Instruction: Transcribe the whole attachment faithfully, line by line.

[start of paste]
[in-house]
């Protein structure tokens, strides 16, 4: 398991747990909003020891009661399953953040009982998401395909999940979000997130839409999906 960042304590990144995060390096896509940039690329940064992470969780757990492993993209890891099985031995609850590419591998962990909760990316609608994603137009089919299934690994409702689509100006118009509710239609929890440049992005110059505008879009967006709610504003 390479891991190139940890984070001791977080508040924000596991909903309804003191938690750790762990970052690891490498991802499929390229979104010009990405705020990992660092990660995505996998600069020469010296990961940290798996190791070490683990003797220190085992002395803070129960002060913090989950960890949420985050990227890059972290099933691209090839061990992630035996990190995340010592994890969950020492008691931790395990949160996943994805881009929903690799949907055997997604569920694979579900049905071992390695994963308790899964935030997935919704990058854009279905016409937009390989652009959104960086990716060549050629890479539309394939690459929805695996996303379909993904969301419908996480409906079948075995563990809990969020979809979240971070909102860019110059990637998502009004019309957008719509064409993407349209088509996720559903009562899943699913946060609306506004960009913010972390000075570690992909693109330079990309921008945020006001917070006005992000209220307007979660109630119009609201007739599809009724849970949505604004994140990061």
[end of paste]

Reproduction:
[in-house]
């Protein structure tokens, strides 16, 4: 398991747990909003020891009661399953953040009982998401395909999940979000997130839409999906 960042304590990144995060390096896509940039690329940064992470969780757990492993993209890891099985031995609850590419591998962990909760990316609608994603137009089919299934690994409702689509100006118009509710239609929890440049992005110059505008879009967006709610504003 390479891991190139940890984070001791977080508040924000596991909903309804003191938690750790762990970052690891490498991802499929390229979104010009990405705020990992660092990660995505996998600069020469010296990961940290798996190791070490683990003797220190085992002395803070129960002060913090989950960890949420985050990227890059972290099933691209090839061990992630035996990190995340010592994890969950020492008691931790395990949160996943994805881009929903690799949907055997997604569920694979579900049905071992390695994963308790899964935030997935919704990058854009279905016409937009390989652009959104960086990716060549050629890479539309394939690459929805695996996303379909993904969301419908996480409906079948075995563990809990969020979809979240971070909102860019110059990637998502009004019309957008719509064409993407349209088509996720559903009562899943699913946060609306506004960009913010972390000075570690992909693109330079990309921008945020006001917070006005992000209220307007979660109630119009609201007739599809009724849970949505604004994140990061």